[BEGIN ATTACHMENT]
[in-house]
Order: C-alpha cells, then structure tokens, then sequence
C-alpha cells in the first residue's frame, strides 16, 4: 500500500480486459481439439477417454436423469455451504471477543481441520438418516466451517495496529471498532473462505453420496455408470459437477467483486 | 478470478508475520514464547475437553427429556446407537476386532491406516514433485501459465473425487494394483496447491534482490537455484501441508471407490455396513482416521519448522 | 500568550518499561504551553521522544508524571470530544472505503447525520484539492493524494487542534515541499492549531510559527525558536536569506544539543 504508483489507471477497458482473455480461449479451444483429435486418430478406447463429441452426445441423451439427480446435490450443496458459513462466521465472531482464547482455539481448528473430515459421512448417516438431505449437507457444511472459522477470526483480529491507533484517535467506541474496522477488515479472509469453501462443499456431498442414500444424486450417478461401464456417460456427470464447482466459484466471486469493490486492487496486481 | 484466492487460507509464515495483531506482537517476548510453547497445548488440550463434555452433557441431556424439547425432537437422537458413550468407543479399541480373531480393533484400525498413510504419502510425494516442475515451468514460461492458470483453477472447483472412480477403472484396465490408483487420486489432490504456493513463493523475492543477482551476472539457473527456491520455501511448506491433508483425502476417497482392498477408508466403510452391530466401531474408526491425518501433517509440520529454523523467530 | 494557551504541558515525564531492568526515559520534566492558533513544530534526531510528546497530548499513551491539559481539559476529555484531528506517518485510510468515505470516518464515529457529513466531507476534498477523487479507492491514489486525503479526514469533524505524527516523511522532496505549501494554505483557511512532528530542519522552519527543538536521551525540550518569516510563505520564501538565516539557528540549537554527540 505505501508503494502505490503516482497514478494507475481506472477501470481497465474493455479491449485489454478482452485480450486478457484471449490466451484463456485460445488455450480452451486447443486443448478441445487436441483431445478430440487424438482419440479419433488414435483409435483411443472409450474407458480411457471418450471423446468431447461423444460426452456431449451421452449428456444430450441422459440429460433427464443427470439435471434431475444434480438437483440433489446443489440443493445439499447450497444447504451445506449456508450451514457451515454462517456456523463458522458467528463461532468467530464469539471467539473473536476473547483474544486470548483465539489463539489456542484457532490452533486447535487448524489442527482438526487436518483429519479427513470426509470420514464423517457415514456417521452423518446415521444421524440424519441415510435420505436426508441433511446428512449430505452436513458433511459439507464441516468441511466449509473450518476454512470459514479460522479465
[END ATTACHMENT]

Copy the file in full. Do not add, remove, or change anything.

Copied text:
[in-house]
Order: C-alpha cells, then structure tokens, then sequence
C-alpha cells in the first residue's frame, strides 16, 4: 500500500480486459481439439477417454436423469455451504471477543481441520438418516466451517495496529471498532473462505453420496455408470459437477467483486 | 478470478508475520514464547475437553427429556446407537476386532491406516514433485501459465473425487494394483496447491534482490537455484501441508471407490455396513482416521519448522 | 500568550518499561504551553521522544508524571470530544472505503447525520484539492493524494487542534515541499492549531510559527525558536536569506544539543 504508483489507471477497458482473455480461449479451444483429435486418430478406447463429441452426445441423451439427480446435490450443496458459513462466521465472531482464547482455539481448528473430515459421512448417516438431505449437507457444511472459522477470526483480529491507533484517535467506541474496522477488515479472509469453501462443499456431498442414500444424486450417478461401464456417460456427470464447482466459484466471486469493490486492487496486481 | 484466492487460507509464515495483531506482537517476548510453547497445548488440550463434555452433557441431556424439547425432537437422537458413550468407543479399541480373531480393533484400525498413510504419502510425494516442475515451468514460461492458470483453477472447483472412480477403472484396465490408483487420486489432490504456493513463493523475492543477482551476472539457473527456491520455501511448506491433508483425502476417497482392498477408508466403510452391530466401531474408526491425518501433517509440520529454523523467530 | 494557551504541558515525564531492568526515559520534566492558533513544530534526531510528546497530548499513551491539559481539559476529555484531528506517518485510510468515505470516518464515529457529513466531507476534498477523487479507492491514489486525503479526514469533524505524527516523511522532496505549501494554505483557511512532528530542519522552519527543538536521551525540550518569516510563505520564501538565516539557528540549537554527540 505505501508503494502505490503516482497514478494507475481506472477501470481497465474493455479491449485489454478482452485480450486478457484471449490466451484463456485460445488455450480452451486447443486443448478441445487436441483431445478430440487424438482419440479419433488414435483409435483411443472409450474407458480411457471418450471423446468431447461423444460426452456431449451421452449428456444430450441422459440429460433427464443427470439435471434431475444434480438437483440433489446443489440443493445439499447450497444447504451445506449456508450451514457451515454462517456456523463458522458467528463461532468467530464469539471467539473473536476473547483474544486470548483465539489463539489456542484457532490452533486447535487448524489442527482438526487436518483429519479427513470426509470420514464423517457415514456417521452423518446415521444421524440424519441415510435420505436426508441433511446428512449430505452436513458433511459439507464441516468441511466449509473450518476454512470459514479460522479465